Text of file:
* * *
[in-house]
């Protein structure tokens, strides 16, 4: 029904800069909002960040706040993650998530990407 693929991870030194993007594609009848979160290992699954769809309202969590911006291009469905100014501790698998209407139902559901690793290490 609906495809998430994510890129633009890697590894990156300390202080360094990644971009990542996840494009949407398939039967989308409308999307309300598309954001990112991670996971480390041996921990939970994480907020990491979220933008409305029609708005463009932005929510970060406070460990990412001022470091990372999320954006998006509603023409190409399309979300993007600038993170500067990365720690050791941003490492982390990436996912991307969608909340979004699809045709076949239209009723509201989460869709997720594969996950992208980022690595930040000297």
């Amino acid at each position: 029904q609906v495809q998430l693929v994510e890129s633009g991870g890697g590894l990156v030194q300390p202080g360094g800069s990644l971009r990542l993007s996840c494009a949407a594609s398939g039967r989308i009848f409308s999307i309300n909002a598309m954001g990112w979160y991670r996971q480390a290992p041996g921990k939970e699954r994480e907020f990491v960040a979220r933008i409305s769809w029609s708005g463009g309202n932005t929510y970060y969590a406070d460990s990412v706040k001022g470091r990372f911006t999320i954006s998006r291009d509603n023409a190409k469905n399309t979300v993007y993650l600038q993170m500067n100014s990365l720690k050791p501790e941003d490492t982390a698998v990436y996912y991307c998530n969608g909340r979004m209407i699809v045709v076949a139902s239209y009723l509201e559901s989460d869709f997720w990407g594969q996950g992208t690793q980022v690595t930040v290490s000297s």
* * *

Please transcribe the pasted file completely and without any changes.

[in-house]
């Protein structure tokens, strides 16, 4: 029904800069909002960040706040993650998530990407 693929991870030194993007594609009848979160290992699954769809309202969590911006291009469905100014501790698998209407139902559901690793290490 609906495809998430994510890129633009890697590894990156300390202080360094990644971009990542996840494009949407398939039967989308409308999307309300598309954001990112991670996971480390041996921990939970994480907020990491979220933008409305029609708005463009932005929510970060406070460990990412001022470091990372999320954006998006509603023409190409399309979300993007600038993170500067990365720690050791941003490492982390990436996912991307969608909340979004699809045709076949239209009723509201989460869709997720594969996950992208980022690595930040000297």
């Amino acid at each position: 029904q609906v495809q998430l693929v994510e890129s633009g991870g890697g590894l990156v030194q300390p202080g360094g800069s990644l971009r990542l993007s996840c494009a949407a594609s398939g039967r989308i009848f409308s999307i309300n909002a598309m954001g990112w979160y991670r996971q480390a290992p041996g921990k939970e699954r994480e907020f990491v960040a979220r933008i409305s769809w029609s708005g463009g309202n932005t929510y970060y969590a406070d460990s990412v706040k001022g470091r990372f911006t999320i954006s998006r291009d509603n023409a190409k469905n399309t979300v993007y993650l600038q993170m500067n100014s990365l720690k050791p501790e941003d490492t982390a698998v990436y996912y991307c998530n969608g909340r979004m209407i699809v045709v076949a139902s239209y009723l509201e559901s989460d869709f997720w990407g594969q996950g992208t690793q980022v690595t930040v290490s000297s």